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The five artworks were commissioned in 2015 through an open competition, and completed in 2016.

Vera Klute was the chosen artist to complete the individual portraits of the first four female Members of the Academy, who were elected in 1949, and were pioneers in their respective fields which included: mathematical physics, Irish art history, plant viruses and classical Irish literature.

The fifth artwork is a group portrait of eight female scientists, who were recipients of the European Research Council Starter Grants (2012–2015) and were chosen as representatives of a generation of outstanding contemporary young female scientists working in Ireland. Blaise Smith was the chosen artist who worked with the eight women to produce the portrait.

This pioneering Women on Walls campaign has since extended to other leading academic institutions including the Royal College of Surgeons Ireland (2018) and Dublin City University (2020).

You cannot be what you cannot see

Learn about the campaign with Accenture

Five of the painted Women on Walls portraits displayed on a white wall, with a graphic stating #WomenOnWalls in black, to the left

The first female Members of the Academy

A collage of four painted portraits of female academics
Subjects from top, left to right: Phyllis Clinch MRIA, Sheila Tinney MRIA, Eleanor Knott MRIA, Françoise Henry MRIA

Phyllis Clinch (1901–1984)
Award winning scientist Phyllis Clinch, was one of the greatest female inventors of her generation and world renowned for her innovative research into plant viruses.

Sheila Tinney (1918–2010)
A pioneering academic in mathematical physics, Sheila Tinney was described by Nobel Laureate Erwin Schrödinger as ‘among the best equipped and most successful of the younger generation of physicists in this country’.

Eleanor Knott (1886-1975)
Eleanor Knott was a “pathbreaking” researcher of classical Irish literature. Having taught herself to read modern Irish, she went on to study old Irish at the School of Irish Learning in Dublin and won a scholarship to continue her studies in 1907.

Françoise Henry (1902–1982)
Françoise Henry was one of the most important twentieth-century historians of Irish art. She trained at the École du Louvre and the Sorbonne, establishing herself as an expert on very early forms of sculptural decoration, particularly in Early Christian Irish Art.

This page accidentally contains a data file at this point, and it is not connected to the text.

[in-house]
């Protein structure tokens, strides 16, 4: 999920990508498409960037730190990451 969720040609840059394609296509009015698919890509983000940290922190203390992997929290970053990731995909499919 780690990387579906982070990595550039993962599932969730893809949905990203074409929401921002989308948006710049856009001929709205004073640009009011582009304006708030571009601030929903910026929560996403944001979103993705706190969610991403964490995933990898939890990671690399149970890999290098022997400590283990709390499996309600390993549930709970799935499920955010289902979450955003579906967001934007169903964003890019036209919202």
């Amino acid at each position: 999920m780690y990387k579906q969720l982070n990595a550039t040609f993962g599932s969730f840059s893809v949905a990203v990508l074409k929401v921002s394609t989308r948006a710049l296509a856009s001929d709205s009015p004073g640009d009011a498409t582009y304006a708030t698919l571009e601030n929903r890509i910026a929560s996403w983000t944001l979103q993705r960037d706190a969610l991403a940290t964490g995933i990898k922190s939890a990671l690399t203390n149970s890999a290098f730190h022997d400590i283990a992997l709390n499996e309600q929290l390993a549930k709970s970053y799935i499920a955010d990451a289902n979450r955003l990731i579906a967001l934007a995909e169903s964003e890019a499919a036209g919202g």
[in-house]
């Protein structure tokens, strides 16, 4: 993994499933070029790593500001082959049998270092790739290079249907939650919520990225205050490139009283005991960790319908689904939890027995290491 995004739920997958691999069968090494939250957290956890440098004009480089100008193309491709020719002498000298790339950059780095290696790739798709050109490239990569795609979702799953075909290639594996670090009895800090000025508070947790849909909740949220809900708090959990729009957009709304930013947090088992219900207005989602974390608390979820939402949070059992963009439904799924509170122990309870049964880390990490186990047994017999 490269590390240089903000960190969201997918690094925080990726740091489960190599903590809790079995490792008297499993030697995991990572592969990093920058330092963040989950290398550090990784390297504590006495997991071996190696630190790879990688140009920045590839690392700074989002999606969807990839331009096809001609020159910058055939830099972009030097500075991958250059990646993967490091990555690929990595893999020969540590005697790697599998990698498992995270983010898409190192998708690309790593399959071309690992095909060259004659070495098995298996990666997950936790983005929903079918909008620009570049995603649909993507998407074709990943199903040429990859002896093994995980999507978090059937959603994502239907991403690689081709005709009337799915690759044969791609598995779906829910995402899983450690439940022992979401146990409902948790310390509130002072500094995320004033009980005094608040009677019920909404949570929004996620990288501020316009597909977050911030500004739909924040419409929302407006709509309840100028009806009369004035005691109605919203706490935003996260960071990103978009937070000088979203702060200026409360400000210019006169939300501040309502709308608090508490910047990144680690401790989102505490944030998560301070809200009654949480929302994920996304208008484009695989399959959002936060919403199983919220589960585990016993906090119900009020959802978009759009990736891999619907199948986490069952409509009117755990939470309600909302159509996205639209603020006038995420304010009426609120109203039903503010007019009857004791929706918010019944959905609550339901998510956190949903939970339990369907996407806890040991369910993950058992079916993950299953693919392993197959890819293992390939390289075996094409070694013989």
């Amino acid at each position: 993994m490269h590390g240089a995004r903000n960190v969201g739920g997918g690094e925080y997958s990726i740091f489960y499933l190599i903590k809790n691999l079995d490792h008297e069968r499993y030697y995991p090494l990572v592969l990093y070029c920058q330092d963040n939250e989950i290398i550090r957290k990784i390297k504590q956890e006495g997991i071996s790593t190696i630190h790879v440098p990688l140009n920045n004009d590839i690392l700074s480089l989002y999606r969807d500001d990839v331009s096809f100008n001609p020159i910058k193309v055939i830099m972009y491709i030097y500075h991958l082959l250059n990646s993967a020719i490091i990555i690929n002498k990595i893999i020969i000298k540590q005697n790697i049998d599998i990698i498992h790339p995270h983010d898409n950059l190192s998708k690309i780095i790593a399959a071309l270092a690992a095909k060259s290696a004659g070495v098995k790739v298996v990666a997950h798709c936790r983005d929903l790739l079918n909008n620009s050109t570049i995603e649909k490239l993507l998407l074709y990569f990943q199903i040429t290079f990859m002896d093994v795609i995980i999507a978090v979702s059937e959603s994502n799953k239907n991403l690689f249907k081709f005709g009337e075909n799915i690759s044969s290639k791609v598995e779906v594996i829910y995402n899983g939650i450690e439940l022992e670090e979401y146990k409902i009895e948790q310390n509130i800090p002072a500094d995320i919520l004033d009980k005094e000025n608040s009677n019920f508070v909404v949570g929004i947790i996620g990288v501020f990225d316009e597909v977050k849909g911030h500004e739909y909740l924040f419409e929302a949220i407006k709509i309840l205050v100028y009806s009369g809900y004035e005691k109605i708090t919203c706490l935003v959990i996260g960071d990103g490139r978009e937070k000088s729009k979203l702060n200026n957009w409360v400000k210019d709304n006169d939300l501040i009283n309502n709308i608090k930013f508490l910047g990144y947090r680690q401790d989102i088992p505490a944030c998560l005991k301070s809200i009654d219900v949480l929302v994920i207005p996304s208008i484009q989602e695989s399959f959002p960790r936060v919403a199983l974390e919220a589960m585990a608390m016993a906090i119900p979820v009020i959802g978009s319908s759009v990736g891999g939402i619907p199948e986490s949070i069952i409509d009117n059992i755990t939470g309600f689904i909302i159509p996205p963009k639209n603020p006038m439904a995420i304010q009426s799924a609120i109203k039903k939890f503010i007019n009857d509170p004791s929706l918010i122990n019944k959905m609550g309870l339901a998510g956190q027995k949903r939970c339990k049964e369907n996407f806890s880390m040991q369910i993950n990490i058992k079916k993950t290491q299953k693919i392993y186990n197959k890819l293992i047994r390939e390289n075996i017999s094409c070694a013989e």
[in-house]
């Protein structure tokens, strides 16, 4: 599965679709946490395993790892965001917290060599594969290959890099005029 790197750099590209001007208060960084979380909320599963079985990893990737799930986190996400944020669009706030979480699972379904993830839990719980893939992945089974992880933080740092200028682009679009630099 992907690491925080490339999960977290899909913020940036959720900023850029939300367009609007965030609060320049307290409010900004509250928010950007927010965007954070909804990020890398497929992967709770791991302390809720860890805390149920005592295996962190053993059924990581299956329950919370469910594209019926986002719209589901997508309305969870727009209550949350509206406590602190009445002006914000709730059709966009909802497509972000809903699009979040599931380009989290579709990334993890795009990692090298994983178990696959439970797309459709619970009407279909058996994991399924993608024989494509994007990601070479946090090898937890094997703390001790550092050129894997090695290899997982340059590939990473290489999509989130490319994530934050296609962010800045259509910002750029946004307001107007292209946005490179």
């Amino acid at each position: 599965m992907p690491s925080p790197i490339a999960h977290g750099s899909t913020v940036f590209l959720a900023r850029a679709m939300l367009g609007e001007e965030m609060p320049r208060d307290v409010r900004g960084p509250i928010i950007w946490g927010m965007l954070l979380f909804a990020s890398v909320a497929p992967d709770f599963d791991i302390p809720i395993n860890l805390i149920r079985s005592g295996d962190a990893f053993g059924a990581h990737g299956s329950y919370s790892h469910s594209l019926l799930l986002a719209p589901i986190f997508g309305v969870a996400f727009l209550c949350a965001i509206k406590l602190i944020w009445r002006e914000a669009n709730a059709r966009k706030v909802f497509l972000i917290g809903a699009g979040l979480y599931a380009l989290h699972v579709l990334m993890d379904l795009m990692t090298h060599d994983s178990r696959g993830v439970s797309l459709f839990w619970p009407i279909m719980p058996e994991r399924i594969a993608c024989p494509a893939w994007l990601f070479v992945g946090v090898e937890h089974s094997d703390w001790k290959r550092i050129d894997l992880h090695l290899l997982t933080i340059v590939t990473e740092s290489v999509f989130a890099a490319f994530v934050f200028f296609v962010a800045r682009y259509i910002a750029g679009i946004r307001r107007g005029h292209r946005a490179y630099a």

Each of the women have strong personalities and also very distinct features, which makes this project artistically interesting for me. It is a challenge to create a good likeness from very limited photographic material, but I hope that I can do justice to each of these extraordinary academic and scientific leaders.

Artist Vera Klute

Eight contemporary female scientists

Painted portrait depicting 8 female scientists standing in a row looking at viewer, against a backdrop of a large glass window
Subjects left to right: Professor Sarah McCormack (TCD), Professor Aoife McLysaght (TCD), Dr Aoife Gowen (UCD), Professor Lydia Lynch (TCD), Professor Debra Laefer (UCD), Professor Emma Teeling (UCD), Dr Maria McNamara (UCC) and Professor Caitríona Lally (TCD). Portrait by Blaise Smith.

Professor Sarah McCormack (Trinity College Dublin)
Professor McCormack’s research explores photovoltaic panels which convert solar energy into direct current electricity.

Professor Aoife McLysaght (Trinity College Dublin)
Professor McLysaght is one of Ireland’s leading geneticists and was on the team that analysed the initial sequence of the human genome in 2001. She was also involved in a major discovery about how genes are formed.

Dr Aoife Gowen (University College Dublin)
Dr Gowen investigates how contact with water contributes to fouling or degradation of various synthetic materials, including medical sutures, pacemakers and water filters.

Professor Lydia Lynch (Harvard Medical School moving to Trinity College Dublin)
Professor Lynch’s research has found that a type of anti-tumour immune cell protects against obesity and the metabolic syndrome that leads to diabetes.

Professor Debra Laefer (University College Dublin)
Professor Laefer’s research aims to prevent damage to buildings above tunnel excavation, by developing a 3D modelling system that can predict what buildings are most likely to sustain damage during tunnelling.

Professor Emma Teeling (University College Dublin)
Professor Teeling is a world authority on bat genetics. She studies bats for insights into human diseases such as blindness and deafness as well as aging.

Dr Maria McNamara (University College Cork)
Dr McNamara is a world expert on the fossilization of colour in animals and has conducted ground-breaking work on the evolution of feathers in dinosaurs.

Professor Caitríona Lally (Trinity College Dublin)
Professor Lally is the principal investigator on a project focusing on developing a means of early diagnosis of degenerative cardiovascular diseases. These studies are highly relevant to stroke patients and those with vascular disease.

A group portrait is always interesting because you have to capture the individuals and their personalities but also make the painting of the group work.

The fact that they are all eminent women scientists provides an opportunity to mark the positive change that has happened in society over the last hundred years. It really is a landmark painting about our life and times, a painting which I confidently expect to last at least 500 years and as the painter chosen to do it, I feel privileged to be given this responsibility.

Artist Blaise Smith